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2. Defects of the Japanese Rules

2.1 Historical Customs

Despite the highly positive aspects of the territory-and-prisoners rules followed in Japan, these rules are unnatural or illogical in certain regards. There is great resistance to improving the rules in these regards, because they have been recognized as customary since the Tokugawa period. If we bow to custom, however, then any freak positions that arise in the future will have to be resolved by the Nihon Kiin's precedents. If no precedent exists, they will have to be resolved by decision of a Nihon Kiin committee (and such a decision will be theoretically impossible to reach because the rules are incomplete).

In this section I would like to present the problems, show how they are solved under the present rules, and explain why the solutions or rulings are illogical. As we examine examples of these problems, we should keep the following seven topics in mind.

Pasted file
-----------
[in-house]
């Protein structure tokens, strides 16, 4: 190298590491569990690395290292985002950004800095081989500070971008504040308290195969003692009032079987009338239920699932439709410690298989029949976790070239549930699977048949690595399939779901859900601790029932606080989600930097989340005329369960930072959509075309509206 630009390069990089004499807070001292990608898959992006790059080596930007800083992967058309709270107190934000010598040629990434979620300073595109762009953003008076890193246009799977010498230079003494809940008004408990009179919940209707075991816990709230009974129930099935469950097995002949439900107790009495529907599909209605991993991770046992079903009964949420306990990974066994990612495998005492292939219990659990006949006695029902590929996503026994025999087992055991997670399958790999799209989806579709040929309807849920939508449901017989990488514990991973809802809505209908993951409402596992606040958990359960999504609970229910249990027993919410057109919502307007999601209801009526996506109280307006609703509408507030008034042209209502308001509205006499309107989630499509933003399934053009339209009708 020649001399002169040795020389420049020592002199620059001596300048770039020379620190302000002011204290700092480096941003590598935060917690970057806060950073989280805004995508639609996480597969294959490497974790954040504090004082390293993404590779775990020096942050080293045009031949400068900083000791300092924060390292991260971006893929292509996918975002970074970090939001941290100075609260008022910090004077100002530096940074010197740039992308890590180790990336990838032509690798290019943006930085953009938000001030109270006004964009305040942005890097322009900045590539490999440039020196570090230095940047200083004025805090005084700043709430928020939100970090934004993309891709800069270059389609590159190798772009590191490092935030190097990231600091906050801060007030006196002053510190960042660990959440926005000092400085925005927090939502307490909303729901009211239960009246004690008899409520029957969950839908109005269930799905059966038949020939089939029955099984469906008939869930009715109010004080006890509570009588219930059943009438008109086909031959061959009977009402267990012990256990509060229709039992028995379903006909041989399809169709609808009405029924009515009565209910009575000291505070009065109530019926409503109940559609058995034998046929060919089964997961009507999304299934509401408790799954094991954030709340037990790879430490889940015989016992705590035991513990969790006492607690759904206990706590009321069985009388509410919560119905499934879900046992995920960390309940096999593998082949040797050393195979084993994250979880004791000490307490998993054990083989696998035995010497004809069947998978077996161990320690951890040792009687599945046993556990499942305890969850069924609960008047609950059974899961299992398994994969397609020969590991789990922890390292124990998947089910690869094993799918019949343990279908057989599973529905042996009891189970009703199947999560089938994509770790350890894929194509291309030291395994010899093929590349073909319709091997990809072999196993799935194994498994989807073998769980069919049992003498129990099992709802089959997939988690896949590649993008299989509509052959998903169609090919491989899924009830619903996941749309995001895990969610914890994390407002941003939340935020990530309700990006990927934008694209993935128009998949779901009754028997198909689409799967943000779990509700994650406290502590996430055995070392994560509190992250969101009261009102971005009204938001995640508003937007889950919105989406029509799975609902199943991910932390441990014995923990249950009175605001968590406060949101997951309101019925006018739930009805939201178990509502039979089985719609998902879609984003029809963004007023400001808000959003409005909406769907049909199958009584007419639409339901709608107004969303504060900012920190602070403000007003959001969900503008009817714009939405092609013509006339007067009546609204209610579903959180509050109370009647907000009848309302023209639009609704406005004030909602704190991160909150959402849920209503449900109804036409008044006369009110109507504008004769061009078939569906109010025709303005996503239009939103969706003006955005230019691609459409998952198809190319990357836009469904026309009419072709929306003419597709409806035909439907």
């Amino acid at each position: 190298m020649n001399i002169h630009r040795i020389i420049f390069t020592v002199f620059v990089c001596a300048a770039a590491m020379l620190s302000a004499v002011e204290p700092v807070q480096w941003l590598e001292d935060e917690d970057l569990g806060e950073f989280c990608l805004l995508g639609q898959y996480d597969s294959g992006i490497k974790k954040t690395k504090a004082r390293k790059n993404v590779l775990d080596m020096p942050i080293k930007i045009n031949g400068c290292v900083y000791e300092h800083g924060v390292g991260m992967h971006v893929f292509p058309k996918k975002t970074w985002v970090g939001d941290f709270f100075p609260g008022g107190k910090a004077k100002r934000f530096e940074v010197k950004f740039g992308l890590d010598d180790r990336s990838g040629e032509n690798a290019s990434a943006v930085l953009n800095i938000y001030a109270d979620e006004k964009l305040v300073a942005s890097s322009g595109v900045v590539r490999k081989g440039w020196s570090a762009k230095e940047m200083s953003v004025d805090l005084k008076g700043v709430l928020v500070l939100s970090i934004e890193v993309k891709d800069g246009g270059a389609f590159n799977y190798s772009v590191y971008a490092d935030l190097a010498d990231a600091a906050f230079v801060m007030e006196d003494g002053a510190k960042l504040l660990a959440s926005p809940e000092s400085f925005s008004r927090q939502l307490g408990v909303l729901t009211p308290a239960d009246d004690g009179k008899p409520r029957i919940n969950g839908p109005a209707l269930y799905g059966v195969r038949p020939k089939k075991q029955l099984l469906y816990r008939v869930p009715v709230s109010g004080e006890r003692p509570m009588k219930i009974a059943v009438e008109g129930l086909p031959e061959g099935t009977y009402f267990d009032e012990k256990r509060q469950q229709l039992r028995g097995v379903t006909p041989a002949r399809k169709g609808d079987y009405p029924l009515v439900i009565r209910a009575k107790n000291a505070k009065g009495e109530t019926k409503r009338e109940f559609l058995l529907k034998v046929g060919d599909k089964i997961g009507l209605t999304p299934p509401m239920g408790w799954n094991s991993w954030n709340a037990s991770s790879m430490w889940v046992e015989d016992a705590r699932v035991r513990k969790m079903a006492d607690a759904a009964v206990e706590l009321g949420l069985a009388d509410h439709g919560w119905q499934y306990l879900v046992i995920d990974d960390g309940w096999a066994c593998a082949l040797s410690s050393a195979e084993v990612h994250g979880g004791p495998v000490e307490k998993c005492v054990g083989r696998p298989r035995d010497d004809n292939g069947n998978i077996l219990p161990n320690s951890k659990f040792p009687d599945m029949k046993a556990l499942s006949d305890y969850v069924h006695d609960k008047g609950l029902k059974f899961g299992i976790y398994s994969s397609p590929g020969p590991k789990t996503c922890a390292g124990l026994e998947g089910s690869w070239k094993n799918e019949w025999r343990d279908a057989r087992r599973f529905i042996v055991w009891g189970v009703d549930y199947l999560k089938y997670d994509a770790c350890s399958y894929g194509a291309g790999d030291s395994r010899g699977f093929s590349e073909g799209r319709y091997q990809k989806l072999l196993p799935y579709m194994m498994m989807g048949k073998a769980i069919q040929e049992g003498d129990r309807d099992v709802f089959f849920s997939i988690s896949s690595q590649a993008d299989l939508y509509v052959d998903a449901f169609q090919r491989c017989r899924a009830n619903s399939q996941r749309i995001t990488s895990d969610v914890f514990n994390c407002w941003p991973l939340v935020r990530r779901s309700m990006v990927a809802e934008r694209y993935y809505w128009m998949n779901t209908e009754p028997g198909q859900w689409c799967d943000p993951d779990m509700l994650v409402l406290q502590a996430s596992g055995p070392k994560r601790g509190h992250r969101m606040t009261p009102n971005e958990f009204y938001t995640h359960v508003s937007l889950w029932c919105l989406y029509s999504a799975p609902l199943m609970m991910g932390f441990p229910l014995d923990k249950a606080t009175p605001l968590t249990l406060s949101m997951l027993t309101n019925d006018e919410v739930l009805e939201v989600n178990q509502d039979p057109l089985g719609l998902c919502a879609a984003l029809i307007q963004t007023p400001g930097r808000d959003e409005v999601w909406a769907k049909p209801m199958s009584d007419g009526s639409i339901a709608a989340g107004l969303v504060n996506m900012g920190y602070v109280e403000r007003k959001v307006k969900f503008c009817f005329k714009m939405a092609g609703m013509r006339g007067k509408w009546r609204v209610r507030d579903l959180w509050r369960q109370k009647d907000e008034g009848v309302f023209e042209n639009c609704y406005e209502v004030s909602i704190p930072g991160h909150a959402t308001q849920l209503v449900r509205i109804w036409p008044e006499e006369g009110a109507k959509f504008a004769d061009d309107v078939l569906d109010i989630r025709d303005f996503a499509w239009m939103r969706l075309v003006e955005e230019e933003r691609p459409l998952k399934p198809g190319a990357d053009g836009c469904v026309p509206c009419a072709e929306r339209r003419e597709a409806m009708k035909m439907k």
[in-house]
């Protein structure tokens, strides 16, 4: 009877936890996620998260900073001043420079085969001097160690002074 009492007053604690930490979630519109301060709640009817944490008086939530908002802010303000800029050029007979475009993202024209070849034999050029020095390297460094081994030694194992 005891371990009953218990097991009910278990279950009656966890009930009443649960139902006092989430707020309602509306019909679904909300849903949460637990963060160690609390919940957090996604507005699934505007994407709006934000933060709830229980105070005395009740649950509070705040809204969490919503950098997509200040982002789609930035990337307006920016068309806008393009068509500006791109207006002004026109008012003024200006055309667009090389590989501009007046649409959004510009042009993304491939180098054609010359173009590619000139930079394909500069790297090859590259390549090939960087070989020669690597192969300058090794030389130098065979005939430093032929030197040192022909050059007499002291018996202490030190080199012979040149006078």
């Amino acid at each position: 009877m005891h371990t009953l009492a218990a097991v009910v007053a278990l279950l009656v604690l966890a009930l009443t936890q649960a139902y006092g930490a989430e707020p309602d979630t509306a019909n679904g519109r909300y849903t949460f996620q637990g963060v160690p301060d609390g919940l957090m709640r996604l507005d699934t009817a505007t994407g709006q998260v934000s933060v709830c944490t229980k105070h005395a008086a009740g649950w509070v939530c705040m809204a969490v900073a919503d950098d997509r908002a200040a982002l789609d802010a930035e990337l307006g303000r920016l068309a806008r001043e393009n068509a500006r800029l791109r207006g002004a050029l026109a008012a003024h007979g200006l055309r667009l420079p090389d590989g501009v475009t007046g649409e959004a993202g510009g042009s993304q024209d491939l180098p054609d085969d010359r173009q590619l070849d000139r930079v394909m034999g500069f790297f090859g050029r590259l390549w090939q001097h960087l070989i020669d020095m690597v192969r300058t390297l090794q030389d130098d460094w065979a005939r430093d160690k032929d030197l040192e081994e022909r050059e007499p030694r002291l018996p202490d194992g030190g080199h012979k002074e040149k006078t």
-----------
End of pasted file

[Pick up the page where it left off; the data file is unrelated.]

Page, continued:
(1) Can life, death, and seki be defined (concisely and rigorously) by rules?
(2) If seki can be defined, what view should be taken of territory in a seki and of one-sided neutral points (points of value that can be occupied by only one player)?
(3) How should alternate play be interpreted (as a right, or as both a right and a duty)?
(4) In relation to (3), what rules should be made about passing?
(5) Can rules be made (concisely and rigorously) about reinforcing territory?
(6) How should the end of the game be defined?
(7) The need for generalization of the ko rule (in endless cyclic positions).

These topics are interrelated, as will become clear from the examples that follow.



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